It's curious how Cook used more hyperbole than Jobs, using phrases like "historic" and "whole new level," where the 2005 presentation was actually a bit lower-key. In 2005, the showman Jobs wanted to show that this was a necessary move, and that Apple was going to easily take it in its stride.

Jobs explained how move was essential for the future of the Mac, then he did the trick of revealing that the Mac he'd been using throughout the presentation was an Intel one. Finally, he demonstrated the Rosetta software that would mean people could use their older apps, and extolled developers to get to work with the new Developer Transition Kit.

Back in 2005, two years before the iPhone launched, the Mac was more important to Apple than it is now. Jobs wanted people to be excited by the move, he wanted to attract users back to the Mac, but overall he wanted this to be seen as close to being business as usual as he could. Apple was doing this because it was necessary, and because it would bring us clear benefits.




In 2020, Cook sounded more like he needed to drum up excitement. Apple can now afford to take a hit in its hardware sales if people stop buying while they wait for the new Macs. But he wants them waiting, he wants them waiting and then eagerly buying. He doesn't want people to drift off to the PC.

So he did make more of a drumroll about it. Although, just the fact that the coronavirus lockdown means that this was all on video instead of on stage did give it an extra urgency, and extra push.

What Cook ultimately had to achieve, though, was precisely -- precisely -- what Jobs had needed do to do.

Cook covered exactly the same ground, talking about the performance benefits, conveying how a major change like this was just business as usual for Apple. He covered why moving to Apple Silicon was essential and he extolled developers to get the new Developer Transition Kit.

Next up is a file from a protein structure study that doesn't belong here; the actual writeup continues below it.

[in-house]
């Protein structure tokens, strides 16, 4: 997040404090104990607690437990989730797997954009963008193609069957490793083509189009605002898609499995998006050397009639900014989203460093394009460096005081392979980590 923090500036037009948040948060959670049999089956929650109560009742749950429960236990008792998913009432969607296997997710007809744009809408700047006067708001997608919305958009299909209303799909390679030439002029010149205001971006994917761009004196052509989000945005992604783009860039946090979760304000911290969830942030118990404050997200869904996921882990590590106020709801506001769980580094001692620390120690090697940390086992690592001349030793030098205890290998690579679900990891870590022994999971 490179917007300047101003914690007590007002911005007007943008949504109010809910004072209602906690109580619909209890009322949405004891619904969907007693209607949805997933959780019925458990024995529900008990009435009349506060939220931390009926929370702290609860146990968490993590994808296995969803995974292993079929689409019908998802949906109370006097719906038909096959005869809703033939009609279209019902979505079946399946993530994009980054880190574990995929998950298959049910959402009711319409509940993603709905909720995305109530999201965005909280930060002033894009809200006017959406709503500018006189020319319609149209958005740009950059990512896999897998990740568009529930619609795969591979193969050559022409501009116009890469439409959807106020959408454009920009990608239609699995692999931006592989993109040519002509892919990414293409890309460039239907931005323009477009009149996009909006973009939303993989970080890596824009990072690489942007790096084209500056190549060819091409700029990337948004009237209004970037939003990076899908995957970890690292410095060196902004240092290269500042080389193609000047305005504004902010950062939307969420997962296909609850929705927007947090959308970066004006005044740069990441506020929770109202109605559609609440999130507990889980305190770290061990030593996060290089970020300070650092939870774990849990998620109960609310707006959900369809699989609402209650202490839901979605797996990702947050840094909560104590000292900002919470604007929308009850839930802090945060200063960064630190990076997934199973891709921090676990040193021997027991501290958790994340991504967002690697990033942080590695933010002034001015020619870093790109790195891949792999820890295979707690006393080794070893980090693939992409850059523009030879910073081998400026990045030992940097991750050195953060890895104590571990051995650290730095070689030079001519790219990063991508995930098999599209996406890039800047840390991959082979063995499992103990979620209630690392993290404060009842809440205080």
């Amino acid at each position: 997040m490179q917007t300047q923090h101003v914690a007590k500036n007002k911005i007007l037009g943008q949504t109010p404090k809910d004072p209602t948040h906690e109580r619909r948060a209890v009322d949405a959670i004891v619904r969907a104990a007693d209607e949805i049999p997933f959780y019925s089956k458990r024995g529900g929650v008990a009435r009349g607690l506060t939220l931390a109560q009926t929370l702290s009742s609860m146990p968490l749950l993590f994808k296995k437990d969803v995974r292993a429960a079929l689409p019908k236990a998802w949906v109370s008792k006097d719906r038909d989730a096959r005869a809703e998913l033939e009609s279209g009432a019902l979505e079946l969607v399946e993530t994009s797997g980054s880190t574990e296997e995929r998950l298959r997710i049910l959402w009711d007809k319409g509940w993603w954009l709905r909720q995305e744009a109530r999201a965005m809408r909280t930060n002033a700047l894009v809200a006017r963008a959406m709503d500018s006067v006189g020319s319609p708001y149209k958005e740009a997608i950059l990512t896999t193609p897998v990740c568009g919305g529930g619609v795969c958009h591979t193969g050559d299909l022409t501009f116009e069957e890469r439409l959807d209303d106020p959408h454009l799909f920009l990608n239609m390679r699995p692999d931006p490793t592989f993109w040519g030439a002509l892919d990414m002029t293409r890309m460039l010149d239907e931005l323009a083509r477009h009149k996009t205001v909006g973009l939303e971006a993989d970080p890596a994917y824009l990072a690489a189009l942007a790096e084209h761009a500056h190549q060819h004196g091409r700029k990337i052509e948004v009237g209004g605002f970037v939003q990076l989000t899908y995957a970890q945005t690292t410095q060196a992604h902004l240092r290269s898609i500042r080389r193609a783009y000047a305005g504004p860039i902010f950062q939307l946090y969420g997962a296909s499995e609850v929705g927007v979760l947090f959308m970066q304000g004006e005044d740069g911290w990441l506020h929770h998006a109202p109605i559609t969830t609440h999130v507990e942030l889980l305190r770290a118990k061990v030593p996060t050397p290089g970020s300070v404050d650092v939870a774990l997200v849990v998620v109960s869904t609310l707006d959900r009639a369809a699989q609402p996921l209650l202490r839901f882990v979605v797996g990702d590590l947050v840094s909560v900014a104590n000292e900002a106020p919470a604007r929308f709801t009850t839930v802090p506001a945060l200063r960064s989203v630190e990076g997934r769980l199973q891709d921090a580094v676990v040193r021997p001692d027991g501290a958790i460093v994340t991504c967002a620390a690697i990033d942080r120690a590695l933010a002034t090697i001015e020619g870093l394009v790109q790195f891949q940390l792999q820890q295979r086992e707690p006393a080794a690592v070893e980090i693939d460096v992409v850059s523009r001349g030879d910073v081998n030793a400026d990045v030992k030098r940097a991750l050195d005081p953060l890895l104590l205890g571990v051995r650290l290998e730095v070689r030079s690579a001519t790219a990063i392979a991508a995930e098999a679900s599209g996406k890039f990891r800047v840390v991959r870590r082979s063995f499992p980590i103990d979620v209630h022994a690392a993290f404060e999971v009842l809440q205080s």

And this time it was Craig Federighi who got to pull the stunt of revealing that the Mac we'd seen used for demos earlier in the keynote was an Apple Silicon one.

Is Tim Cook sincere, or praying?
Is Tim Cook sincere, or praying?

It worked

Apple's move from PowerPC to Intel worked. That's undeniable on any level from technological to straight marketing. Apple made that giant move -- which Microsoft has never managed -- and made it so smoothly that we think it was easy.

We can't know yet whether Tim Cook, or the Apple of 2020, can make the ARM move so successfully. But crucial to both transitions was the need to get developers and customers on board.

In 2005, Jobs did that by laying out the plan, the road map, and sticking to it. Apple actually completed its transition far faster than expected, but faster is fine, slower is not. Apple was clear and Apple delivered.

Right now, we can only know that Apple was clear. We might wish that Cook had told us which Mac was going to get Apple Silicon first, but Jobs didn't tell us that with Intel either.

And just look at that name. No one leaked it, no one expected it, but now everyone uses the phrase "Apple Silicon." Tim Cook announced it and we've all instantly embraced it.

Apple has made the transition sound necessary, and obvious, and even painless. We'll find out just how painless it is eventually, but both Cook and Jobs needed to sell this idea.